Claes Oldenburg: Early Sculpture, Drawings, and Happenings Films;

Claes Oldenburg and Coosje van Bruggen: The Music Room

May 7-September 6, 2009

If Jenny Holzer’s exhibition was the main course, then Claes Oldenburg’s exhibition was the cherry on the sundae.  I remembered what Jake had said about this exhibit, “…It came from the ’60′s – but I liked it.”   If giant drooping sculptures of French Fries and Ketchup (1963), Giant BLT (1963), Soft Toilet (1969) or a giant soft sculpture of an Ice Bag (1971) doesn’t make you smile, not much will.  The Whitney had restored the giant Ice Bag and it’s mechanical components.  It creaked in circular slow motion and made me think how far artists have come in producing moving pieces since this piece was created.  This was a real dinosaur but you had to admire the ambition behind the scale.  In fact, there was a wall of photos of very large public art pieces that this artist had executed over the years with always familiar objects – saws, hammers, etc.   The soft sculpture continued in another gallery with whimsical musical instrument pieces that were created in collaboration with Coosje van Bruggen.  There was also a room with projections of films entitled Happenings.  Jake was right – this entire exhibit was like traveling back to the ’60′s.   But it was a welcomed counterpoint to the weightiness of the previous exhibit.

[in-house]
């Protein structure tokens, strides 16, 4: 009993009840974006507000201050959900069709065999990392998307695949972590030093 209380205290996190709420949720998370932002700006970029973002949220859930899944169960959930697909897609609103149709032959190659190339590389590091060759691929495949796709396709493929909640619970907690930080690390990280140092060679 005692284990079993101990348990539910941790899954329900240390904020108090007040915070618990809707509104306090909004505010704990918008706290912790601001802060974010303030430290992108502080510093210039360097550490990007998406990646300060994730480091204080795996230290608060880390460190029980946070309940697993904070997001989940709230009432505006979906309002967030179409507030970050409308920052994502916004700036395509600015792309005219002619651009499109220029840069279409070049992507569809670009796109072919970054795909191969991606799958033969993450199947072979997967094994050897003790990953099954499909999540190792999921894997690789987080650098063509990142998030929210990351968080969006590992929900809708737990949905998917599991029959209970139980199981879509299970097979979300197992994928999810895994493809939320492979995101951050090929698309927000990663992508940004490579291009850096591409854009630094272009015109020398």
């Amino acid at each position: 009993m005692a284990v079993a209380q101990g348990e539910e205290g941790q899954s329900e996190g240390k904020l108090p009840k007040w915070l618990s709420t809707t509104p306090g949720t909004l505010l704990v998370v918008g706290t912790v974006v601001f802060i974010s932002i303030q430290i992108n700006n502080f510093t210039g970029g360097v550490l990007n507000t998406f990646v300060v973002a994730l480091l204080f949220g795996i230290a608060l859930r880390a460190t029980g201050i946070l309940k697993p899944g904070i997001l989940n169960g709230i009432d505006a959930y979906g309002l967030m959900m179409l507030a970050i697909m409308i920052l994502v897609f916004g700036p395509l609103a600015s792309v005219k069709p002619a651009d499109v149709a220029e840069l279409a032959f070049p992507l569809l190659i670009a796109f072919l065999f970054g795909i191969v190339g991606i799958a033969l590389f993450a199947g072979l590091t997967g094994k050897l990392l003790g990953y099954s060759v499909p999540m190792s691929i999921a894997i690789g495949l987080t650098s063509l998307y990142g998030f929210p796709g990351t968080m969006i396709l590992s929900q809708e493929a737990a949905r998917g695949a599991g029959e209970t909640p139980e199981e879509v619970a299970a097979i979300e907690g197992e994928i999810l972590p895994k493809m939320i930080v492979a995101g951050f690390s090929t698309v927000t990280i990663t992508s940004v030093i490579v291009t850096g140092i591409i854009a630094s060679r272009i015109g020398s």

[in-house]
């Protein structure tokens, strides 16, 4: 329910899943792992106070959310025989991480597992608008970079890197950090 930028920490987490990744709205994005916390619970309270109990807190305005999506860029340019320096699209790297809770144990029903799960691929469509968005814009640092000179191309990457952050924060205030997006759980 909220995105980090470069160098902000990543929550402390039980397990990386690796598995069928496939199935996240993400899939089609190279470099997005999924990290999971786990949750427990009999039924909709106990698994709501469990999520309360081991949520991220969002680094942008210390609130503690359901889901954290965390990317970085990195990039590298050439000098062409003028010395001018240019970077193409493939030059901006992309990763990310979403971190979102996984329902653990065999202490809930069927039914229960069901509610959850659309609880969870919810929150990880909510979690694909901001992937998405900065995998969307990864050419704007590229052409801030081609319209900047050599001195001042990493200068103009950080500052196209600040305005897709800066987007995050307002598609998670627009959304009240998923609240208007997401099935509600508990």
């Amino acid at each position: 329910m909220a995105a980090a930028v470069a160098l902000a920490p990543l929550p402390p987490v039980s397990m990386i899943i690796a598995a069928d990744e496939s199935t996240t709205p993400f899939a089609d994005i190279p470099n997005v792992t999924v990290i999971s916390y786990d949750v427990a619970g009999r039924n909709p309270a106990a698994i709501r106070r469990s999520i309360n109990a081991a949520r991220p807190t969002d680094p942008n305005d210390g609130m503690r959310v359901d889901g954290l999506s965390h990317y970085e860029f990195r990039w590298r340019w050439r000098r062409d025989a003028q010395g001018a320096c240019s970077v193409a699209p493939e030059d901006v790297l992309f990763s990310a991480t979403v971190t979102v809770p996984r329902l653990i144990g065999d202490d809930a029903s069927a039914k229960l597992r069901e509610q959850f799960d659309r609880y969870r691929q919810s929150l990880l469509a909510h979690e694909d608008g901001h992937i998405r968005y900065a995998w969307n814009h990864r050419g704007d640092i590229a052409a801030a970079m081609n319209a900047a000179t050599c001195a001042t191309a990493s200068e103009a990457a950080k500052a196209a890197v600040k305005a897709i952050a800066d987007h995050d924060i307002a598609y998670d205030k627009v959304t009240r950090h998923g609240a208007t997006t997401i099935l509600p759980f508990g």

I met Jake later for dinner at Keste Pizza & Vino at 271 Bleecker St near Jones.  This is a new Neapolitan pizza place with a coal oven built by craftsmen from Naples.  The Margherita pie was very good but a bit pricey for the size.  After this, we went (nearly next door) to the Blind Tiger for a drink.  The Blind Tiger was his favorite pub when it was located on Hudson at 10th St.   It was a neighborhood bar where you might see a lawyer as easily as a line cook.  It was unpretentious and had a great beer selection.  On occasion, it even had cask conditioned ale on tap.  After having to move to its new location on Bleecker near Jones (in order to make way for yet another unnecessary Starbucks in order to continue the homogenation of Manhattan) it seems to draw bigger crowds but there is a larger number of NYU students and tourist types in the mix.  Jake still goes there for the beer as do many other regulars from the old place.